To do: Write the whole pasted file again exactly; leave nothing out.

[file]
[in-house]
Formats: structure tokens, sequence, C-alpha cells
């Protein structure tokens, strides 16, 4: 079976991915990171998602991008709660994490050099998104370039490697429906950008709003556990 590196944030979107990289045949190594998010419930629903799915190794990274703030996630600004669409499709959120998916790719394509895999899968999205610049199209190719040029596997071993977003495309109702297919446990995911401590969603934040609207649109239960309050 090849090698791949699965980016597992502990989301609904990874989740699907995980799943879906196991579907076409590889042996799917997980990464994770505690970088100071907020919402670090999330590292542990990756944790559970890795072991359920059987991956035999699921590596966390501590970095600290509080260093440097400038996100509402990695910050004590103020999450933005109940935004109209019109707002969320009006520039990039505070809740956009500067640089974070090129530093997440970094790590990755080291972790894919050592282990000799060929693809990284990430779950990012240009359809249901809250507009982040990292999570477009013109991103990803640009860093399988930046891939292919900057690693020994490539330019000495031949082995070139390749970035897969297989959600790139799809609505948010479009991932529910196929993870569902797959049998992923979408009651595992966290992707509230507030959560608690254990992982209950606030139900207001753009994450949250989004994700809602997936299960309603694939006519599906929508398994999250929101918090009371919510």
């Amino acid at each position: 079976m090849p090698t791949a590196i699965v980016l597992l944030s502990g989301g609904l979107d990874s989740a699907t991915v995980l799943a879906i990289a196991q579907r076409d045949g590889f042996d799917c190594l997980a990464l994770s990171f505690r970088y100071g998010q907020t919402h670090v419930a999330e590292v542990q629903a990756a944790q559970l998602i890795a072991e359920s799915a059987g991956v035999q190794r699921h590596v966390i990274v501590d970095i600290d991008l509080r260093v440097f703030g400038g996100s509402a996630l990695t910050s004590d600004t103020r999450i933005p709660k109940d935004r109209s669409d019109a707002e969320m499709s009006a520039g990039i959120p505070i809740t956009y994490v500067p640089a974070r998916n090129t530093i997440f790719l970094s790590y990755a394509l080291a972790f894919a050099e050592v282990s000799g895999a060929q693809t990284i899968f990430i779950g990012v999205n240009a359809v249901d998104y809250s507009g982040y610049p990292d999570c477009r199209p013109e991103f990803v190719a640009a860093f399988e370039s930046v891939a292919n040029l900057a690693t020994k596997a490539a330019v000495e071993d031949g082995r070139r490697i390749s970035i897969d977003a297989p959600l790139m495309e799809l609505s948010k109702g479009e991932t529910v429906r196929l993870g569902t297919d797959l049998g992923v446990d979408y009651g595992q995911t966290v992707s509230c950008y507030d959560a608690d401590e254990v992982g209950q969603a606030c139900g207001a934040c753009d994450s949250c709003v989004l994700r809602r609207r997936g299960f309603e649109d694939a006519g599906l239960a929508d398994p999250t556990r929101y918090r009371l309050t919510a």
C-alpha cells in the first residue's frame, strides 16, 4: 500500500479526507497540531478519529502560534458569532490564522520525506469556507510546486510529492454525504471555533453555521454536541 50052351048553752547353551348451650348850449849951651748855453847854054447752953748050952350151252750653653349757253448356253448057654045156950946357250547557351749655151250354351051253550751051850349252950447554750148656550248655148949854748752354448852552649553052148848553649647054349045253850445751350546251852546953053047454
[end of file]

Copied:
[in-house]
Formats: structure tokens, sequence, C-alpha cells
């Protein structure tokens, strides 16, 4: 079976991915990171998602991008709660994490050099998104370039490697429906950008709003556990 590196944030979107990289045949190594998010419930629903799915190794990274703030996630600004669409499709959120998916790719394509895999899968999205610049199209190719040029596997071993977003495309109702297919446990995911401590969603934040609207649109239960309050 090849090698791949699965980016597992502990989301609904990874989740699907995980799943879906196991579907076409590889042996799917997980990464994770505690970088100071907020919402670090999330590292542990990756944790559970890795072991359920059987991956035999699921590596966390501590970095600290509080260093440097400038996100509402990695910050004590103020999450933005109940935004109209019109707002969320009006520039990039505070809740956009500067640089974070090129530093997440970094790590990755080291972790894919050592282990000799060929693809990284990430779950990012240009359809249901809250507009982040990292999570477009013109991103990803640009860093399988930046891939292919900057690693020994490539330019000495031949082995070139390749970035897969297989959600790139799809609505948010479009991932529910196929993870569902797959049998992923979408009651595992966290992707509230507030959560608690254990992982209950606030139900207001753009994450949250989004994700809602997936299960309603694939006519599906929508398994999250929101918090009371919510």
């Amino acid at each position: 079976m090849p090698t791949a590196i699965v980016l597992l944030s502990g989301g609904l979107d990874s989740a699907t991915v995980l799943a879906i990289a196991q579907r076409d045949g590889f042996d799917c190594l997980a990464l994770s990171f505690r970088y100071g998010q907020t919402h670090v419930a999330e590292v542990q629903a990756a944790q559970l998602i890795a072991e359920s799915a059987g991956v035999q190794r699921h590596v966390i990274v501590d970095i600290d991008l509080r260093v440097f703030g400038g996100s509402a996630l990695t910050s004590d600004t103020r999450i933005p709660k109940d935004r109209s669409d019109a707002e969320m499709s009006a520039g990039i959120p505070i809740t956009y994490v500067p640089a974070r998916n090129t530093i997440f790719l970094s790590y990755a394509l080291a972790f894919a050099e050592v282990s000799g895999a060929q693809t990284i899968f990430i779950g990012v999205n240009a359809v249901d998104y809250s507009g982040y610049p990292d999570c477009r199209p013109e991103f990803v190719a640009a860093f399988e370039s930046v891939a292919n040029l900057a690693t020994k596997a490539a330019v000495e071993d031949g082995r070139r490697i390749s970035i897969d977003a297989p959600l790139m495309e799809l609505s948010k109702g479009e991932t529910v429906r196929l993870g569902t297919d797959l049998g992923v446990d979408y009651g595992q995911t966290v992707s509230c950008y507030d959560a608690d401590e254990v992982g209950q969603a606030c139900g207001a934040c753009d994450s949250c709003v989004l994700r809602r609207r997936g299960f309603e649109d694939a006519g599906l239960a929508d398994p999250t556990r929101y918090r009371l309050t919510a």
C-alpha cells in the first residue's frame, strides 16, 4: 500500500479526507497540531478519529502560534458569532490564522520525506469556507510546486510529492454525504471555533453555521454536541 50052351048553752547353551348451650348850449849951651748855453847854054447752953748050952350151252750653653349757253448356253448057654045156950946357250547557351749655151250354351051253550751051850349252950447554750148656550248655148949854748752354448852552649553052148848553649647054349045253850445751350546251852546953053047454